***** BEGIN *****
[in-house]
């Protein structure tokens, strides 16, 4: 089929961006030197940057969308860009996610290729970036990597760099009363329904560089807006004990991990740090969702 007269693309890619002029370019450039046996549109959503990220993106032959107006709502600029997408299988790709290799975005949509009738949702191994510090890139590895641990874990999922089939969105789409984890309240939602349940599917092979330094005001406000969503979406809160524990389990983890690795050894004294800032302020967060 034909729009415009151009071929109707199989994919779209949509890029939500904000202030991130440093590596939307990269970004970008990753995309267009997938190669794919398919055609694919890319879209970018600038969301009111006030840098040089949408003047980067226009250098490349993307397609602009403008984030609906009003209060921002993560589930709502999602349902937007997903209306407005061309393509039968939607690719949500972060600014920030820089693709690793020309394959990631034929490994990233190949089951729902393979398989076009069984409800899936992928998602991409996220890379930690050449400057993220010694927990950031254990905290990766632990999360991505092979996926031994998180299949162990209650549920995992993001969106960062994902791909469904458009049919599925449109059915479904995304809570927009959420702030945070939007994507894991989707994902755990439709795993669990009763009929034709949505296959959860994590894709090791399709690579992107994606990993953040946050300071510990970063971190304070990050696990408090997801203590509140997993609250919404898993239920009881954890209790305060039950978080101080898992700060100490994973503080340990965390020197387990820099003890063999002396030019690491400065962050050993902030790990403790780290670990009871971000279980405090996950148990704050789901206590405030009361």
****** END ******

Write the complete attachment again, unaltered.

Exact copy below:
[in-house]
């Protein structure tokens, strides 16, 4: 089929961006030197940057969308860009996610290729970036990597760099009363329904560089807006004990991990740090969702 007269693309890619002029370019450039046996549109959503990220993106032959107006709502600029997408299988790709290799975005949509009738949702191994510090890139590895641990874990999922089939969105789409984890309240939602349940599917092979330094005001406000969503979406809160524990389990983890690795050894004294800032302020967060 034909729009415009151009071929109707199989994919779209949509890029939500904000202030991130440093590596939307990269970004970008990753995309267009997938190669794919398919055609694919890319879209970018600038969301009111006030840098040089949408003047980067226009250098490349993307397609602009403008984030609906009003209060921002993560589930709502999602349902937007997903209306407005061309393509039968939607690719949500972060600014920030820089693709690793020309394959990631034929490994990233190949089951729902393979398989076009069984409800899936992928998602991409996220890379930690050449400057993220010694927990950031254990905290990766632990999360991505092979996926031994998180299949162990209650549920995992993001969106960062994902791909469904458009049919599925449109059915479904995304809570927009959420702030945070939007994507894991989707994902755990439709795993669990009763009929034709949505296959959860994590894709090791399709690579992107994606990993953040946050300071510990970063971190304070990050696990408090997801203590509140997993609250919404898993239920009881954890209790305060039950978080101080898992700060100490994973503080340990965390020197387990820099003890063999002396030019690491400065962050050993902030790990403790780290670990009871971000279980405090996950148990704050789901206590405030009361």